Blood, Sweat and Tears
Trip Start Dec 14, 2004
27Trip End May 25, 2005
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We set off on Thursday morning- a group of 7- including the three of us, Sian and Laura- two British girls traveling together, and our guides- Pat, and a man who chose to go by the name of Chicken. Odd, no? Apparently he thought we'd find it easier to pronounce than his Thai name, Bum.
We kicked off the trek by piling into the back of a pick up truck and driving a nauseating hour and a half into the hills. We hopped out in the middle of the jungle, wondering where the "path" was
After a lot of sweat, a little blood, and possibly a few tears, we reached our first night's accomodation-- a medium sized village of the Lahu tribe. We were ushered into a small bamboo hut where we spent the better part of the night. We slept on one end of the hut, and they cooked our food at the other end! We set up a table in the middle and had a delicious and plentiful dinner, surrounded by the village neighbors... this was certainly an interesting part of the first night. The Lahu people were just as interested in us as we were in them, as we spent more than a few awkward moments staring at each other and mumbling to the person next to us in our respective languages
The second day of our trek was equally challenging and beautiful as our first. We hiked all day until reaching a Karen village, where we would spend our second night. The Karen people were very sweet and friendly. Even though we were not able to communicate verbally with them, their faces showed genuine warmth and kindness. We had yet another poor night's sleep with even more pig grunting and squealing and rooster crowing than we could have imagined possible
We woke up on our third day and took a stroll around the village and watched a woman doing some beautiful weaving on her porch. Pat told us that she was making a purse, and we were excited to watch the beginning stages of the beautiful handmade items we see for sale wherever we go. Our hiking yesterday was flat and low key, as we weaved in and out of the Pai river and stopped for lunch. One of the men from the Karen village came with us for this part of the hike, and as we took a 5 minute break to chug some water, he chopped down a hearty and fresh piece of bamboo and began to chop it into pieces and carve. We asked Chicken what he was doing, and he told us he was making spoons. Sure enough, we sat down in the middle of the woods to a fried rice lunch served on a slice of bamboo, as a bowl, and ate it with newly carved bamboo spoons. Our Karen friend walked back to his village after lunch, but before he left he started talking to us in his native language (Karen). Although we had no idea what he was saying, he was pointing to our feet, and Jodie responded to him in English saying, "take our shoes off? well, maybe." It turned out he was telling us that he was returning to his village because he had hurt his foot...
while discussing our experiences over dinner last night, the three of us thought about how funny it is, that even though we had no way to verbally communicate to the people of the villages, we still spoke to each other in full sentences of our own languages, maybe just hoping that the other would understand a word or two...? All in all, our trek was a mentally and physically challenging experience for us, and we are grateful to have witnessed a day in the life of remote hill tribe villages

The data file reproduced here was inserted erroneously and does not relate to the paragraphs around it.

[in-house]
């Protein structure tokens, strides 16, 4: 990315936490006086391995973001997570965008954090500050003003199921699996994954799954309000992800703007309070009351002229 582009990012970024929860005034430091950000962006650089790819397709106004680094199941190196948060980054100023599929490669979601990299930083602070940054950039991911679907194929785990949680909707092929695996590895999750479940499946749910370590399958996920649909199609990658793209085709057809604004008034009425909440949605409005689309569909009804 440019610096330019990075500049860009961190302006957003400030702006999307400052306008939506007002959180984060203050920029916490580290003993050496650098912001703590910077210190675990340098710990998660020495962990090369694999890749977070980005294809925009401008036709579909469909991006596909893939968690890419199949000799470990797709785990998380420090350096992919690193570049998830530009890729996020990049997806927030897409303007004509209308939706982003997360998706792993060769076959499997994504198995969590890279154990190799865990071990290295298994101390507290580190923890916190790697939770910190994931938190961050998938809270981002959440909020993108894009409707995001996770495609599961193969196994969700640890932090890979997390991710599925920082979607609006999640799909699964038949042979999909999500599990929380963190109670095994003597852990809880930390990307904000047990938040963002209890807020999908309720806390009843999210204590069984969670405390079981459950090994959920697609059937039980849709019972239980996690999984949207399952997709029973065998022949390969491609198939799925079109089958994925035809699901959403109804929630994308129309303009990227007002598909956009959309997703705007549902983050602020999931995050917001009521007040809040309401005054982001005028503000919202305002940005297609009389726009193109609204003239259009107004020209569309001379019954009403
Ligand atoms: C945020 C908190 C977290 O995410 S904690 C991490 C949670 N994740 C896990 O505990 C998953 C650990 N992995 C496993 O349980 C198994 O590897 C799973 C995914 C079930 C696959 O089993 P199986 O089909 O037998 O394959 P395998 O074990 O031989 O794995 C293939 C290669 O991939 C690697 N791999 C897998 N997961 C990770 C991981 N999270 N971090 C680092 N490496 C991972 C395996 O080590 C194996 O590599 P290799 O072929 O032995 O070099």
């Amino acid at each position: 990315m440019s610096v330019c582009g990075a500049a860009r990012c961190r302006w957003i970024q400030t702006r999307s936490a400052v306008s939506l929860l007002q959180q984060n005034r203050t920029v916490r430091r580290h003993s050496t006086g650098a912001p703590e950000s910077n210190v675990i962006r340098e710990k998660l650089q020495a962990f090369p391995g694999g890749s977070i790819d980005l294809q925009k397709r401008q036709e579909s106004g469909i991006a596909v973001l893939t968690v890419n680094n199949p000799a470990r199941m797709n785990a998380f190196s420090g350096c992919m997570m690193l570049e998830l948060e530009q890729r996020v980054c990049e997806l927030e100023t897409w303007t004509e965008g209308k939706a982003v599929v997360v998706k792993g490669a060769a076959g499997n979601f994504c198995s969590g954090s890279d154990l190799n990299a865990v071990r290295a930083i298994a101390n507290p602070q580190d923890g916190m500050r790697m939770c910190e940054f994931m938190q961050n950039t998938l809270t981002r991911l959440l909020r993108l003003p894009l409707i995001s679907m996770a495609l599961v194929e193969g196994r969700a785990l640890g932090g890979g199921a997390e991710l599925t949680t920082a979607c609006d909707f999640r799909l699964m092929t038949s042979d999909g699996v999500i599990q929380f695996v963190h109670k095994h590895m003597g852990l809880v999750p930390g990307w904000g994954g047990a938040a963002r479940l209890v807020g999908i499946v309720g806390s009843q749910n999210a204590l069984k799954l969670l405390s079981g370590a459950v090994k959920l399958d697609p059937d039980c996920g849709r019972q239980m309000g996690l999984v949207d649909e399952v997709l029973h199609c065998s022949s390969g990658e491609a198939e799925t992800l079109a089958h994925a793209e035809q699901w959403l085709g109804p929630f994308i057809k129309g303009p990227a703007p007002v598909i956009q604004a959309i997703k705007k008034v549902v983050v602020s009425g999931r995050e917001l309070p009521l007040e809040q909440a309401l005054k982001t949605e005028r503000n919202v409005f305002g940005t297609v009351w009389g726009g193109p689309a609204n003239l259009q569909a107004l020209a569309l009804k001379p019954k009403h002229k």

We're taking the day to hang out in the small, friendly town of Pai, and as the sun is relentless today, we cannot wait for it to set behind the mountains. On one last note... we're all sitting at this internet place right now in a bit of a disturbed state. Certainly, we're traveling the world and seeing new things and having exciting experiences-- but not everything can be glorious all the time, and we're bound to experience some of the cruelties of life, right? For instance, there are literally hundreds of thousands of stray dogs roaming around southeast asia. It is hard to see them, especially for three dog-lovers, but eventually they become part of the picture. Unfortunately, we witnessed an human act of violence against one of these dogs last night, and we all stood there completely horrified, not knowing what to do or say. (specifics aren't really necessary, it was incredibly disturbing.) when we asked the man why he did that, he said it was because the dog had bitten someone the night before, badly, and if they weren't mean to him, the dog would do it again. We retreated to our room, shaking and teary-eyed, sitting wide awake at 12:45am for a good two hours. How do we make any sense of this? Any words of wisdom or advice? We are still very affected and struggling to get our heads around this...
In 3 days we are going to India... we have many mixed feelings about what we are about to experience there, but we are excited to move on and know that the two and a half weeks we spend there will be valuable. If anyone has been to India, feel free to share some information with us.
rachel, allison, and jodie